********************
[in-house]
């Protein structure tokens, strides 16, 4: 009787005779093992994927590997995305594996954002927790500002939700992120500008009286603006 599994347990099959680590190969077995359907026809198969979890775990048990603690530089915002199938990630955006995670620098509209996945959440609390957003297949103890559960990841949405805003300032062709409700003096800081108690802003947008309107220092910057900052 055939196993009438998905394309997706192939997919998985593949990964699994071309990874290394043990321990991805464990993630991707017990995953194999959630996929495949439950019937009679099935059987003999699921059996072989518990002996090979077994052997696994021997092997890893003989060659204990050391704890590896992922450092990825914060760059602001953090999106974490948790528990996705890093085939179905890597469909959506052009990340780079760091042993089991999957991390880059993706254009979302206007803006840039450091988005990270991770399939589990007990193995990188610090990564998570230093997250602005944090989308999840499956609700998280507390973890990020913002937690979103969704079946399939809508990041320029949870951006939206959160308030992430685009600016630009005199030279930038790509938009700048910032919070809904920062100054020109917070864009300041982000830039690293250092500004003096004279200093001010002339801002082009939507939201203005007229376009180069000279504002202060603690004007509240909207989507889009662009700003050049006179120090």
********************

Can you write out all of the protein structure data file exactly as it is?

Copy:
[in-house]
């Protein structure tokens, strides 16, 4: 009787005779093992994927590997995305594996954002927790500002939700992120500008009286603006 599994347990099959680590190969077995359907026809198969979890775990048990603690530089915002199938990630955006995670620098509209996945959440609390957003297949103890559960990841949405805003300032062709409700003096800081108690802003947008309107220092910057900052 055939196993009438998905394309997706192939997919998985593949990964699994071309990874290394043990321990991805464990993630991707017990995953194999959630996929495949439950019937009679099935059987003999699921059996072989518990002996090979077994052997696994021997092997890893003989060659204990050391704890590896992922450092990825914060760059602001953090999106974490948790528990996705890093085939179905890597469909959506052009990340780079760091042993089991999957991390880059993706254009979302206007803006840039450091988005990270991770399939589990007990193995990188610090990564998570230093997250602005944090989308999840499956609700998280507390973890990020913002937690979103969704079946399939809508990041320029949870951006939206959160308030992430685009600016630009005199030279930038790509938009700048910032919070809904920062100054020109917070864009300041982000830039690293250092500004003096004279200093001010002339801002082009939507939201203005007229376009180069000279504002202060603690004007509240909207989507889009662009700003050049006179120090």